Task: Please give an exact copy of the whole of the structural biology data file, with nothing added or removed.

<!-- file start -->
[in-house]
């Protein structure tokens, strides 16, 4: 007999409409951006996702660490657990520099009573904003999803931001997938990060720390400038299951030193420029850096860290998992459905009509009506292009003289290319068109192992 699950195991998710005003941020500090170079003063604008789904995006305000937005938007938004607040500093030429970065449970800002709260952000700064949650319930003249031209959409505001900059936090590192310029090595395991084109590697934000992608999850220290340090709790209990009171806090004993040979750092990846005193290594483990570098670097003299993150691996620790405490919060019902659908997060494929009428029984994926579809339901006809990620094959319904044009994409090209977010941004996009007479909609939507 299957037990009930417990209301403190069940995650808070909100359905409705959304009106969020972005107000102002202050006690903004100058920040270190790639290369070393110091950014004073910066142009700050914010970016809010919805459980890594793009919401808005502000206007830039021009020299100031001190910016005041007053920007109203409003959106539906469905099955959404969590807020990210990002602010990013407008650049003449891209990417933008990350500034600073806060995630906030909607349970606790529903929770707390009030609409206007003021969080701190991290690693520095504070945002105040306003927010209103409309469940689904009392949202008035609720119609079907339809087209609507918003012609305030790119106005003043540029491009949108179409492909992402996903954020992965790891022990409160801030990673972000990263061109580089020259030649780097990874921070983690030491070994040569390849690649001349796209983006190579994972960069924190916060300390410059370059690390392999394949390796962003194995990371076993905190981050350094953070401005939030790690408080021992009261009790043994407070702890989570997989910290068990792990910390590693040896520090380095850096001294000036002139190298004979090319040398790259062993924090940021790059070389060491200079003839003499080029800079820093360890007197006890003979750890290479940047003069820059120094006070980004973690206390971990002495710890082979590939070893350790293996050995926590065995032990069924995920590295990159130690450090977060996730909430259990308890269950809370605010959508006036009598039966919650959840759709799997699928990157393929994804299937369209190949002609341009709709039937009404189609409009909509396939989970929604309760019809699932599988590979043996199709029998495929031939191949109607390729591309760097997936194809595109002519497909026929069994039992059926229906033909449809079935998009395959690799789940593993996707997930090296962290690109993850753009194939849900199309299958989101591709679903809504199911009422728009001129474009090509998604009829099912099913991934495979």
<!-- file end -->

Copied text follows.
[in-house]
């Protein structure tokens, strides 16, 4: 007999409409951006996702660490657990520099009573904003999803931001997938990060720390400038299951030193420029850096860290998992459905009509009506292009003289290319068109192992 699950195991998710005003941020500090170079003063604008789904995006305000937005938007938004607040500093030429970065449970800002709260952000700064949650319930003249031209959409505001900059936090590192310029090595395991084109590697934000992608999850220290340090709790209990009171806090004993040979750092990846005193290594483990570098670097003299993150691996620790405490919060019902659908997060494929009428029984994926579809339901006809990620094959319904044009994409090209977010941004996009007479909609939507 299957037990009930417990209301403190069940995650808070909100359905409705959304009106969020972005107000102002202050006690903004100058920040270190790639290369070393110091950014004073910066142009700050914010970016809010919805459980890594793009919401808005502000206007830039021009020299100031001190910016005041007053920007109203409003959106539906469905099955959404969590807020990210990002602010990013407008650049003449891209990417933008990350500034600073806060995630906030909607349970606790529903929770707390009030609409206007003021969080701190991290690693520095504070945002105040306003927010209103409309469940689904009392949202008035609720119609079907339809087209609507918003012609305030790119106005003043540029491009949108179409492909992402996903954020992965790891022990409160801030990673972000990263061109580089020259030649780097990874921070983690030491070994040569390849690649001349796209983006190579994972960069924190916060300390410059370059690390392999394949390796962003194995990371076993905190981050350094953070401005939030790690408080021992009261009790043994407070702890989570997989910290068990792990910390590693040896520090380095850096001294000036002139190298004979090319040398790259062993924090940021790059070389060491200079003839003499080029800079820093360890007197006890003979750890290479940047003069820059120094006070980004973690206390971990002495710890082979590939070893350790293996050995926590065995032990069924995920590295990159130690450090977060996730909430259990308890269950809370605010959508006036009598039966919650959840759709799997699928990157393929994804299937369209190949002609341009709709039937009404189609409009909509396939989970929604309760019809699932599988590979043996199709029998495929031939191949109607390729591309760097997936194809595109002519497909026929069994039992059926229906033909449809079935998009395959690799789940593993996707997930090296962290690109993850753009194939849900199309299958989101591709679903809504199911009422728009001129474009090509998604009829099912099913991934495979």